Questions and discussion on UBF

Fabien Dagnat Fabien.Dagnat@REDACTED
Mon Apr 28 16:16:47 CEST 2003

As I am working on using contracts on component (or service, if one 
prefer) oriented specifications, I'm looking at UBF.

I'm asking myself why allowing any type for messages in the contracts. I 
know that this is linked with the fact that in Erlang a message may be 
of any type. But:
   - a programming rule specifies that all messages should be tagged.
   - as a "universal" format, it should conform to other language
     culture too.
Indeed, in a more abstract view (than erlang usual one), it would be 
"better" to name (give a tag) messages (from a specification point of 
view). Combined with some (yet to completly implement) type system, it 
would perhaps be possible to ensure that a server respect its contracts...

My second question is why just allowing named type in the automaton 
More precisely why not having something like:
+STATE start
        ls            => files()     & start;
        {get, file()} => binary()    & start
		     | noSuchFile() & stop.
Is there any technical (or philosophical) limitation that I haven't 
thougth of? I think it would save type definitions and help reading the 
automaton (without always shifting to type definitions to remember what 
are the message types). I know that the current syntax is similar in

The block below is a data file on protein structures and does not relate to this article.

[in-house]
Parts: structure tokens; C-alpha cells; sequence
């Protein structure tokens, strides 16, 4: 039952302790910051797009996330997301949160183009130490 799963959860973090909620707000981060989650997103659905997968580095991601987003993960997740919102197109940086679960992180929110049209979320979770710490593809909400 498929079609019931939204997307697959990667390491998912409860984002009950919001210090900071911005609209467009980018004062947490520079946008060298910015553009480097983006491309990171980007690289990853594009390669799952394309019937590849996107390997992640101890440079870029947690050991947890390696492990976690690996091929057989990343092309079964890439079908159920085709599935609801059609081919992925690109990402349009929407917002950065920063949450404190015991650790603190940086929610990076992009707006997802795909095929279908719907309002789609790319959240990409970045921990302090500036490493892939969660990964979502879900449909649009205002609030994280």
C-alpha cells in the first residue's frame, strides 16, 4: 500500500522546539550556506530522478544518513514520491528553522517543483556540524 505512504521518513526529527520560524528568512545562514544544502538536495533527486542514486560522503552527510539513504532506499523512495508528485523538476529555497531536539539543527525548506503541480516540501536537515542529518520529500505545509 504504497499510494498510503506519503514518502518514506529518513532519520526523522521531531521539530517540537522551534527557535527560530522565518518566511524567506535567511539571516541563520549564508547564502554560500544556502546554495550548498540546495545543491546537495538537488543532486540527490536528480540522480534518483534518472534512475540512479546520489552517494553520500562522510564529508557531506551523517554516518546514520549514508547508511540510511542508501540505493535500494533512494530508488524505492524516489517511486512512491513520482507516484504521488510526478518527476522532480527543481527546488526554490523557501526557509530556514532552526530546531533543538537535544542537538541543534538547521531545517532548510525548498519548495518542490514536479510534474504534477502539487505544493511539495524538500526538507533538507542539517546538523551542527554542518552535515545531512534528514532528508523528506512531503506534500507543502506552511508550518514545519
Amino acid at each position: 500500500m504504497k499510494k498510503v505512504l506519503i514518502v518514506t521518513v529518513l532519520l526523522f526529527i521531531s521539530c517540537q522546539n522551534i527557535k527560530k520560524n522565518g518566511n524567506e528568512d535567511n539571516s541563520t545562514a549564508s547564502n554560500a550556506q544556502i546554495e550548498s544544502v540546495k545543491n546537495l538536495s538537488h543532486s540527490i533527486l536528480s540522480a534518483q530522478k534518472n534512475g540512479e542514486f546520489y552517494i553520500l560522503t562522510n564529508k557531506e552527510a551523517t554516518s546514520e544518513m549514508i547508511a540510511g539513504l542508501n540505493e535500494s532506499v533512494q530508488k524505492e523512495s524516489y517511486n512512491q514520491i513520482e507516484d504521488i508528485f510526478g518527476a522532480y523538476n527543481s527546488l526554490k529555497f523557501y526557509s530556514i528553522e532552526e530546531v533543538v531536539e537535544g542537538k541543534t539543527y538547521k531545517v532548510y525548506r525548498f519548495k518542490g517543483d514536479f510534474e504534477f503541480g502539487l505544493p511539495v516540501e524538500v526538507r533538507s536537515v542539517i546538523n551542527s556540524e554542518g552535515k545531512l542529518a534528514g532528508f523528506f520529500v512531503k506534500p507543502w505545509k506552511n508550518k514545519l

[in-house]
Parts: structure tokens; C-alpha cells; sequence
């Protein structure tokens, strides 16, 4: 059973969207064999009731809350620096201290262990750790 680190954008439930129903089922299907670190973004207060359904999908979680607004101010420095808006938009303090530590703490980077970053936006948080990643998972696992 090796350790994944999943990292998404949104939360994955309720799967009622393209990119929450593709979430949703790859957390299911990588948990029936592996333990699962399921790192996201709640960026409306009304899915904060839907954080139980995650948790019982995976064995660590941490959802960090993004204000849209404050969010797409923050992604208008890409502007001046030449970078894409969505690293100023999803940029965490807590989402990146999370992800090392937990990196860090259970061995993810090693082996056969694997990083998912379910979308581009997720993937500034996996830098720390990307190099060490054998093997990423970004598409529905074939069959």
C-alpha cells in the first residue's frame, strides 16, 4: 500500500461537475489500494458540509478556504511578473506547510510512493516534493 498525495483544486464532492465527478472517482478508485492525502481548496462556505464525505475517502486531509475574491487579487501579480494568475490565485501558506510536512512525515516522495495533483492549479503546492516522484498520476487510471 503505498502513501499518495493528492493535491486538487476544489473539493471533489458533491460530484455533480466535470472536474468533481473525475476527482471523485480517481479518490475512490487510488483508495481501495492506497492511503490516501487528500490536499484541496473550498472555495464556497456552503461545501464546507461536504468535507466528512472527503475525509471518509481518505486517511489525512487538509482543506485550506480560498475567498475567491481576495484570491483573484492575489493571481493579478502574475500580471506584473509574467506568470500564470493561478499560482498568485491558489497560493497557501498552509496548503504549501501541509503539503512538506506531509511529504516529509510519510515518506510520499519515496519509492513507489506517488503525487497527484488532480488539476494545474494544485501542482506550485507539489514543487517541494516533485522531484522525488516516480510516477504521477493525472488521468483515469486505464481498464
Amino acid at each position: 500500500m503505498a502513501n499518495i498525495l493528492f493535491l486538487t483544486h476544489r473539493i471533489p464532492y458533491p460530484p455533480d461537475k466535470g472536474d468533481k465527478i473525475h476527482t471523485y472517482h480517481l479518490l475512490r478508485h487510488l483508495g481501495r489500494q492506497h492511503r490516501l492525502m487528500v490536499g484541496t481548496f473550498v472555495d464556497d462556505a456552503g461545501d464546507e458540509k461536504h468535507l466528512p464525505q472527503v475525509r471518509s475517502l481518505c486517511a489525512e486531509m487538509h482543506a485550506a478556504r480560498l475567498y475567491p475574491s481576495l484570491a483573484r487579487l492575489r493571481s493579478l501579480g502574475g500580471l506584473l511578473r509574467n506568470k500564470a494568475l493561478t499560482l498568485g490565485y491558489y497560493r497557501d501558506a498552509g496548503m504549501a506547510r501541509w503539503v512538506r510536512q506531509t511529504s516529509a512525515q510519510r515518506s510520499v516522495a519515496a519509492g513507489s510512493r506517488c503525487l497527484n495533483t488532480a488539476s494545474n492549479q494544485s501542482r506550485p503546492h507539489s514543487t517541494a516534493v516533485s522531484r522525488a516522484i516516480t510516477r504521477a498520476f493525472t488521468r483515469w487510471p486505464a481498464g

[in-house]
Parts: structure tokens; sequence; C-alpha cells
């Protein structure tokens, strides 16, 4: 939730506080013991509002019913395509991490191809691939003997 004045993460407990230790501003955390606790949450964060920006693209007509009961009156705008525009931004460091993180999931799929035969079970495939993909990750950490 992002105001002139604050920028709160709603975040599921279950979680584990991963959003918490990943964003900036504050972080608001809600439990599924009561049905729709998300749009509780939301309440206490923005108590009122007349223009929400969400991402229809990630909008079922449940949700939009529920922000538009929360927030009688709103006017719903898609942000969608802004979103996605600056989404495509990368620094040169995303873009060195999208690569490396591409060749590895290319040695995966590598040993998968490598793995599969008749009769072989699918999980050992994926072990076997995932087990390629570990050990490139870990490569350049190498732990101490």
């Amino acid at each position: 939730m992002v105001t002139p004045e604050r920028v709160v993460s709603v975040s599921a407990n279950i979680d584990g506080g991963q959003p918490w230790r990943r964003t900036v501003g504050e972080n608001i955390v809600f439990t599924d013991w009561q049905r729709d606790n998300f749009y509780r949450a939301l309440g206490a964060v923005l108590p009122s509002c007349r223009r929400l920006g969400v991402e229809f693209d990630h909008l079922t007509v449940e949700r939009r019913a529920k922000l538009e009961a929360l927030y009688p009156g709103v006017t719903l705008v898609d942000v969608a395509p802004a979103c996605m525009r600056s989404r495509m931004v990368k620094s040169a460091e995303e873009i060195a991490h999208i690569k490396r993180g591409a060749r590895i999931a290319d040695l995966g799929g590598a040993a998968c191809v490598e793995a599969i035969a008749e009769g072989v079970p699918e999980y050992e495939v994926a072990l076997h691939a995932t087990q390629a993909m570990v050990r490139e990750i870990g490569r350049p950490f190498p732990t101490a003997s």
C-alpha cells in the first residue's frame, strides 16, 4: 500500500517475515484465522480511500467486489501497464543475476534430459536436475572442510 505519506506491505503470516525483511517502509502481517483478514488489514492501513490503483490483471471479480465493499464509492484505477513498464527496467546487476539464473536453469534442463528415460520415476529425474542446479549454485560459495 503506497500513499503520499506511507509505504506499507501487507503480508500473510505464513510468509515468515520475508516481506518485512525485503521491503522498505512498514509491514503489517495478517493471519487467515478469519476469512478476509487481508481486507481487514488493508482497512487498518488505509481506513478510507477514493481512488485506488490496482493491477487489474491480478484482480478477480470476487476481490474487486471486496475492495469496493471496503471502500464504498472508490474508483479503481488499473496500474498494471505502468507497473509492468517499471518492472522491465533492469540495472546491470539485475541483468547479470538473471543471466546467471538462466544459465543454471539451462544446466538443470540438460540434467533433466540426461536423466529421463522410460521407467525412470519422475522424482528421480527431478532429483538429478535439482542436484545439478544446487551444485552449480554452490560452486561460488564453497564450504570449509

this point to the message definition in WSDL, but I don't see WSDL as a 
panacea of XML encoding of interfaces.

Next, to go back to my point on universality. Why not having:
+STATE start
        ls()                 => files()     & start;
        get(file : string()) => binary()    & start
		            | noSuchFile() & stop.
My point here is that I would like to add to the contract some pre and 
post conditions and to do this usually we have to refer to some 
arguments of the message. Furthermore, to do this, I would like to add 
some state variables to the state.
For exemple, a bank account contract could be:
+STATE start
   open() => ok() & created.
+STATE created
   deposit(sum : int()) => ok() & credit(sum).
+STATE credit(balance : int())
   deposit(sum : int())  => if (sum > 0) ok() & credit(balance + sum);
   withdraw(sum : int()) => if (sum <= balance) ok() & credit(balance - 
   balance()             => {ok, sum} with sum = balance & credit(balance).

I don't advocate that this is a great example of the interest of pre 
and post conditions. But, I think it is sufficiently interesting to 
illustrates what I was thinking of.

It is clear that this way of thinking contracts embed a lot more 
(behavioral) semantics that the current UBF. Indeed, it shift some part 
of the server state to the "contract checker". But, it could gave some 
interesting property like the fact that the "contract checker" could use 
several servers giving them the needed state with the message (we would 
get some fault tolerance or some load balancing capacity).

Finally, why not allowing a return state in the ANYSTATE declaration. 
Suppose, I would like to have a stop message available in all states 
that brings the server in a stopped state. For example,

+STATE stopped
   start() => ok() & s1.
   stop() => ok() & stopped.

Thanks in advance for any answer, opinion, criticism...

Fabien Dagnat -- Maître de Conférences
  Mel : Fabien.Dagnat@REDACTED
  Web :
  Tel : (0|33) 2 29 00 14 09
  Fax : (0|33) 2 29 00 12 82
  Adr : Ecole Nationale Superieure des Télécommunication de Bretagne
        Departement Informatique
        Technopôle Brest Iroise
        BP 832
        29285 Brest Cedex

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